Is it possible for me to have a light installed on the pole at my gate as this area is very dark at night?
Members who wish to have an outdoor area light on their property call and make a request for a light to be installed. Personnel in the Call Center will forward your request to the appropriate person in our Engineering department and a technician will contact you to discuss lighting, placement, rental fees and additional costs (if necessary).
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What are Capital Credits?
Sumter Electric, aka SECO Energy, is a not-for-profit member-owned corporation. Sound financial practices and legal requirements are such that each year we must have an excess of revenues over expenses. This excess is referred to as margins, and by law, must be allocated to each of the members who paid electric bills during the year. This is done by dividing the Cooperative’s total margins by total revenue, and multiplying the resulting percentage by each member’s payments for SECO service for the year. Each member’s portion is referred to as his/her capital credits, also called patronage capital, for the year.
Are Capital Credits returned to Members?
Capital Credits may be returned by general or estate retirements as approved by our Board of Trustees, based on the financial condition of the Cooperative. General retirements are normally made on an annual basis to current and former members. Current members receive the refund as a credit on their electric bill usually in November of each year. Former members receive a check. Heirs or estates of current or former members may file a claim for assignment of accumulated capital credits. Payments are made as part of the general retirement process.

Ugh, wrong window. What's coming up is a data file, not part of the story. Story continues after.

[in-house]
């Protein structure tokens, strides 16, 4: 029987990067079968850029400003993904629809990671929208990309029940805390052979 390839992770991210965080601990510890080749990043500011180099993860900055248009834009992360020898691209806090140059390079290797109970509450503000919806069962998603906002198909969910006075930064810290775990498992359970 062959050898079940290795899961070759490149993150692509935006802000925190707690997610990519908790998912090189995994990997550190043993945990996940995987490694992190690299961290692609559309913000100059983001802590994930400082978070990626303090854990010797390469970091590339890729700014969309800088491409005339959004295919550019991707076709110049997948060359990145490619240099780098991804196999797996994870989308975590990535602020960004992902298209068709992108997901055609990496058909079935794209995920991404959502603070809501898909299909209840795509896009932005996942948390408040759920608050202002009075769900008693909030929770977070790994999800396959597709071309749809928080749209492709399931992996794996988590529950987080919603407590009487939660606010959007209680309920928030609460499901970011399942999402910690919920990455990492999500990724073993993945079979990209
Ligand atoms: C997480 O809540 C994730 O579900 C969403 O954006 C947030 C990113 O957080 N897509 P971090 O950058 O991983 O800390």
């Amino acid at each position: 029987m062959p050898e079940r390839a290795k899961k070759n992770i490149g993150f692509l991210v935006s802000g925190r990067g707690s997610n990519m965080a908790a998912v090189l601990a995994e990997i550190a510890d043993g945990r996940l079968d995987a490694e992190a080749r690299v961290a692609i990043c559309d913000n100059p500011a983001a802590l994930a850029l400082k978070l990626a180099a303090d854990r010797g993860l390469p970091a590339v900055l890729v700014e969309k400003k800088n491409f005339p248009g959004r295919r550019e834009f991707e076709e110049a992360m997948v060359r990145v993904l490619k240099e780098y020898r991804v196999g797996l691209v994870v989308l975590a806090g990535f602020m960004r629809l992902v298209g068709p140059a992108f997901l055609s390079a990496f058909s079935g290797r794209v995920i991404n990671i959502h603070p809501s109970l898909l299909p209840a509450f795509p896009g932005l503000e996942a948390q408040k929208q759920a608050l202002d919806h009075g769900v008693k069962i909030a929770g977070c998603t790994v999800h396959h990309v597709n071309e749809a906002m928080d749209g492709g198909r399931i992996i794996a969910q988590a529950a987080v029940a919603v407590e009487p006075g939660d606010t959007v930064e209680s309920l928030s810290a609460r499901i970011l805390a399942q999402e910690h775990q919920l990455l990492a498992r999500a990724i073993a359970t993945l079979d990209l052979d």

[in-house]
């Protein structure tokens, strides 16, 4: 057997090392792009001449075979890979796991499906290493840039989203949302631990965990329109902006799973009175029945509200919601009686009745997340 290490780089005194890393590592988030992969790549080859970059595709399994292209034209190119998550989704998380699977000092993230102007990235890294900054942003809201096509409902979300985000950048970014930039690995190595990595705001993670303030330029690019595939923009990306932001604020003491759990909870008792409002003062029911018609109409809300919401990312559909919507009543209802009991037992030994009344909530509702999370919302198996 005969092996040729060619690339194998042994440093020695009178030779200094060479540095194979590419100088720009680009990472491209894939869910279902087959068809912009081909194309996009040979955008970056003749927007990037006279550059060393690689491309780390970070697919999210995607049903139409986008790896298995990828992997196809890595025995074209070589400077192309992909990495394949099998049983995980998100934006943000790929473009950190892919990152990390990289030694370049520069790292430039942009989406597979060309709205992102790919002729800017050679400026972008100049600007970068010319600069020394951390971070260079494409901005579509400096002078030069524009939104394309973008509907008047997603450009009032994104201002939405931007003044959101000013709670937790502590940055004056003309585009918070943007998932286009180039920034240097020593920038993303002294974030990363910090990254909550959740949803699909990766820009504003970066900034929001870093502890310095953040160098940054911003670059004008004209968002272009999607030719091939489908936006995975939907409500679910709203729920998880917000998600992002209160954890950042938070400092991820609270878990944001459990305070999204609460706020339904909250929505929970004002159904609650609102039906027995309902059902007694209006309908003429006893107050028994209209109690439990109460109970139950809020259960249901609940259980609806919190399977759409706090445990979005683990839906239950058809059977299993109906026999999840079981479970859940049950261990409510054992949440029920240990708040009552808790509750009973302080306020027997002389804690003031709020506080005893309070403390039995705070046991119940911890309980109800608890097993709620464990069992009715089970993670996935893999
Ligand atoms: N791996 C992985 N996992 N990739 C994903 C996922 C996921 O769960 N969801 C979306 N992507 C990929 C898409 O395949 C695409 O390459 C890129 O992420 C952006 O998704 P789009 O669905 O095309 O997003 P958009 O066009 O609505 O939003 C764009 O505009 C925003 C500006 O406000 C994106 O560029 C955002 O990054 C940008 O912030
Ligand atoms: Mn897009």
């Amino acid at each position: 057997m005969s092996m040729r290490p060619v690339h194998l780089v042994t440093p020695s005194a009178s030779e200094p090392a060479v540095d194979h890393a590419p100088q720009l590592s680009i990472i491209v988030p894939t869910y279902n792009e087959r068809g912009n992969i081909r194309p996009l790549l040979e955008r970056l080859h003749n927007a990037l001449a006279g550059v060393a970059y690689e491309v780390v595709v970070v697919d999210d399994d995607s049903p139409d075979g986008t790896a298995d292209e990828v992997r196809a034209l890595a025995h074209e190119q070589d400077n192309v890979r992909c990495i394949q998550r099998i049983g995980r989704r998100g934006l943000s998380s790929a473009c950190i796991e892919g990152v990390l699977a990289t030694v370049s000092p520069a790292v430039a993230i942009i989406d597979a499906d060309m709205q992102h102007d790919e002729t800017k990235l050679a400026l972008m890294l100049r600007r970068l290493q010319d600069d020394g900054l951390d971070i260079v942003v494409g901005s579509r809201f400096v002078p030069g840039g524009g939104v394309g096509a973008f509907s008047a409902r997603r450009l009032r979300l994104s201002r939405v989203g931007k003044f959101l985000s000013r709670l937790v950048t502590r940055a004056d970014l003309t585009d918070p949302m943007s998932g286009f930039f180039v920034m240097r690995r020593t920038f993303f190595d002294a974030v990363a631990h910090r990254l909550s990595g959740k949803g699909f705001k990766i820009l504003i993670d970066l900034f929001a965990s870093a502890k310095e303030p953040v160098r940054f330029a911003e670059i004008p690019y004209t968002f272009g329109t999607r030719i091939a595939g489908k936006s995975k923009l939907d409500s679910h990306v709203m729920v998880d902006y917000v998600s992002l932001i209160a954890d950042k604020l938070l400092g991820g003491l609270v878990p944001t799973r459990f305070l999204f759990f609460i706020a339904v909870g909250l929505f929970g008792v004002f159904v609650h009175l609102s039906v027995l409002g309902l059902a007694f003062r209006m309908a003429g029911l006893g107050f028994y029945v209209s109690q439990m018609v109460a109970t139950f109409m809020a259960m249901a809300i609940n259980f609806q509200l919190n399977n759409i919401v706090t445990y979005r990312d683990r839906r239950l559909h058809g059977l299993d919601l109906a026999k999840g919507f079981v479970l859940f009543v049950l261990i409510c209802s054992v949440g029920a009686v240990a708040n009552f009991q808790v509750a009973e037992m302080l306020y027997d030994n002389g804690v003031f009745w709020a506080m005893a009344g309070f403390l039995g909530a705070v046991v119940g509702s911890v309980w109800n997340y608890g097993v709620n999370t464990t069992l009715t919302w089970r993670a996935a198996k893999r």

Are Capital Credits returned to Businesses?
Capital credits are allocated to businesses in the same manner as they are to residential members. These monies are returned to businesses when the Board of Trustees makes a general retirement.
Do I earn interest on Capital Credits?
Since the Cooperative is operated on a user-owned, non-profit basis, you do not receive interest or dividends on your Capital credits. To pay interest, electric rates would have to be increased.
Do I have to report Capital Credits on my Tax Return as Taxable Income?